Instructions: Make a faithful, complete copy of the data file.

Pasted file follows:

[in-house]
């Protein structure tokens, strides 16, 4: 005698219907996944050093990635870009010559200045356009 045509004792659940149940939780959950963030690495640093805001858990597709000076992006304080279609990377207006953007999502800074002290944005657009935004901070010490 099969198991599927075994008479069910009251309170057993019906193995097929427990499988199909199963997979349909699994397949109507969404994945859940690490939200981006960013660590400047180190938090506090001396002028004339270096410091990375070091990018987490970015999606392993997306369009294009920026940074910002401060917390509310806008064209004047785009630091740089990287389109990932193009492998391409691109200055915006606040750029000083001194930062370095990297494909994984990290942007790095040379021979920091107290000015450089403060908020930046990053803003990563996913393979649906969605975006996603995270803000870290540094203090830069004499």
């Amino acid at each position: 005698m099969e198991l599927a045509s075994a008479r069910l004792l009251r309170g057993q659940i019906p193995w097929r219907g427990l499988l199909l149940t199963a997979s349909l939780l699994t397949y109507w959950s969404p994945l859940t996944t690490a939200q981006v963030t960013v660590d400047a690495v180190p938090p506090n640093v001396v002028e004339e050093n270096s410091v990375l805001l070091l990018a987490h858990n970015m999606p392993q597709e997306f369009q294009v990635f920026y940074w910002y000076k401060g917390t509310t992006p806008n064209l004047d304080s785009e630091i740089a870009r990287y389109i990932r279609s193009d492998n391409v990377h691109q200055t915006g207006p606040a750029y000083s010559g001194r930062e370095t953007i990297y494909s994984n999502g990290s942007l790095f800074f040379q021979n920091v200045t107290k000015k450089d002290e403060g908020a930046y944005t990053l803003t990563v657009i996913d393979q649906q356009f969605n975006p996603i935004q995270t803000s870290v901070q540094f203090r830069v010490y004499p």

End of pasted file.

[in-house]
């Protein structure tokens, strides 16, 4: 005698219907996944050093990635870009010559200045356009 045509004792659940149940939780959950963030690495640093805001858990597709000076992006304080279609990377207006953007999502800074002290944005657009935004901070010490 099969198991599927075994008479069910009251309170057993019906193995097929427990499988199909199963997979349909699994397949109507969404994945859940690490939200981006960013660590400047180190938090506090001396002028004339270096410091990375070091990018987490970015999606392993997306369009294009920026940074910002401060917390509310806008064209004047785009630091740089990287389109990932193009492998391409691109200055915006606040750029000083001194930062370095990297494909994984990290942007790095040379021979920091107290000015450089403060908020930046990053803003990563996913393979649906969605975006996603995270803000870290540094203090830069004499």
């Amino acid at each position: 005698m099969e198991l599927a045509s075994a008479r069910l004792l009251r309170g057993q659940i019906p193995w097929r219907g427990l499988l199909l149940t199963a997979s349909l939780l699994t397949y109507w959950s969404p994945l859940t996944t690490a939200q981006v963030t960013v660590d400047a690495v180190p938090p506090n640093v001396v002028e004339e050093n270096s410091v990375l805001l070091l990018a987490h858990n970015m999606p392993q597709e997306f369009q294009v990635f920026y940074w910002y000076k401060g917390t509310t992006p806008n064209l004047d304080s785009e630091i740089a870009r990287y389109i990932r279609s193009d492998n391409v990377h691109q200055t915006g207006p606040a750029y000083s010559g001194r930062e370095t953007i990297y494909s994984n999502g990290s942007l790095f800074f040379q021979n920091v200045t107290k000015k450089d002290e403060g908020a930046y944005t990053l803003t990563v657009i996913d393979q649906q356009f969605n975006p996603i935004q995270t803000s870290v901070q540094f203090r830069v010490y004499p």